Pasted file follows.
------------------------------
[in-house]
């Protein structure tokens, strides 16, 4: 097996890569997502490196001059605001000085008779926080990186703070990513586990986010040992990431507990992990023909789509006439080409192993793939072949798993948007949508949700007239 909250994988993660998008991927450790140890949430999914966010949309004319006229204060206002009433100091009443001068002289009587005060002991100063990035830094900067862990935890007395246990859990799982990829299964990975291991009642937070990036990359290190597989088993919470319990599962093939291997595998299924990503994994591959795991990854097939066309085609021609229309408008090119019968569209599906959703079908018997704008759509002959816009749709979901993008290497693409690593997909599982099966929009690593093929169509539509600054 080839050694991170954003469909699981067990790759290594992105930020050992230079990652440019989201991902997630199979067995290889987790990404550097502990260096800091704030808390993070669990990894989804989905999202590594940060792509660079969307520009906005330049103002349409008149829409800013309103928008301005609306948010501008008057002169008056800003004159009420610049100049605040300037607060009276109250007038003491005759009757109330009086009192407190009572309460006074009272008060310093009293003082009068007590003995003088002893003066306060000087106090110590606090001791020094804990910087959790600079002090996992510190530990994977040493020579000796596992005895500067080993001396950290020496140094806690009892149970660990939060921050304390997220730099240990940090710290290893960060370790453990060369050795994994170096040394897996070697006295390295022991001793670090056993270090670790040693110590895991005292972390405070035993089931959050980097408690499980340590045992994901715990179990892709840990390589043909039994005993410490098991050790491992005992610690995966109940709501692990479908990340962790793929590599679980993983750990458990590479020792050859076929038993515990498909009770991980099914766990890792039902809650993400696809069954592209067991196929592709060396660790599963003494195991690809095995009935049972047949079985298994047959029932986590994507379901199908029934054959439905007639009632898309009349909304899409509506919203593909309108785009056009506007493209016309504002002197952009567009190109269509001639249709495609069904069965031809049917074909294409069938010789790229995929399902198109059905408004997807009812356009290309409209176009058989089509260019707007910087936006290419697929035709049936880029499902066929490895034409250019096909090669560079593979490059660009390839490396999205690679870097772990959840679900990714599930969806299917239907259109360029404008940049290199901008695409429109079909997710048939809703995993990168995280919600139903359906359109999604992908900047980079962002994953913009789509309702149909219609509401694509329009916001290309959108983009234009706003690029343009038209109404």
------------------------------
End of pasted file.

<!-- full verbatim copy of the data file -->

[in-house]
């Protein structure tokens, strides 16, 4: 097996890569997502490196001059605001000085008779926080990186703070990513586990986010040992990431507990992990023909789509006439080409192993793939072949798993948007949508949700007239 909250994988993660998008991927450790140890949430999914966010949309004319006229204060206002009433100091009443001068002289009587005060002991100063990035830094900067862990935890007395246990859990799982990829299964990975291991009642937070990036990359290190597989088993919470319990599962093939291997595998299924990503994994591959795991990854097939066309085609021609229309408008090119019968569209599906959703079908018997704008759509002959816009749709979901993008290497693409690593997909599982099966929009690593093929169509539509600054 080839050694991170954003469909699981067990790759290594992105930020050992230079990652440019989201991902997630199979067995290889987790990404550097502990260096800091704030808390993070669990990894989804989905999202590594940060792509660079969307520009906005330049103002349409008149829409800013309103928008301005609306948010501008008057002169008056800003004159009420610049100049605040300037607060009276109250007038003491005759009757109330009086009192407190009572309460006074009272008060310093009293003082009068007590003995003088002893003066306060000087106090110590606090001791020094804990910087959790600079002090996992510190530990994977040493020579000796596992005895500067080993001396950290020496140094806690009892149970660990939060921050304390997220730099240990940090710290290893960060370790453990060369050795994994170096040394897996070697006295390295022991001793670090056993270090670790040693110590895991005292972390405070035993089931959050980097408690499980340590045992994901715990179990892709840990390589043909039994005993410490098991050790491992005992610690995966109940709501692990479908990340962790793929590599679980993983750990458990590479020792050859076929038993515990498909009770991980099914766990890792039902809650993400696809069954592209067991196929592709060396660790599963003494195991690809095995009935049972047949079985298994047959029932986590994507379901199908029934054959439905007639009632898309009349909304899409509506919203593909309108785009056009506007493209016309504002002197952009567009190109269509001639249709495609069904069965031809049917074909294409069938010789790229995929399902198109059905408004997807009812356009290309409209176009058989089509260019707007910087936006290419697929035709049936880029499902066929490895034409250019096909090669560079593979490059660009390839490396999205690679870097772990959840679900990714599930969806299917239907259109360029404008940049290199901008695409429109079909997710048939809703995993990168995280919600139903359906359109999604992908900047980079962002994953913009789509309702149909219609509401694509329009916001290309959108983009234009706003690029343009038209109404």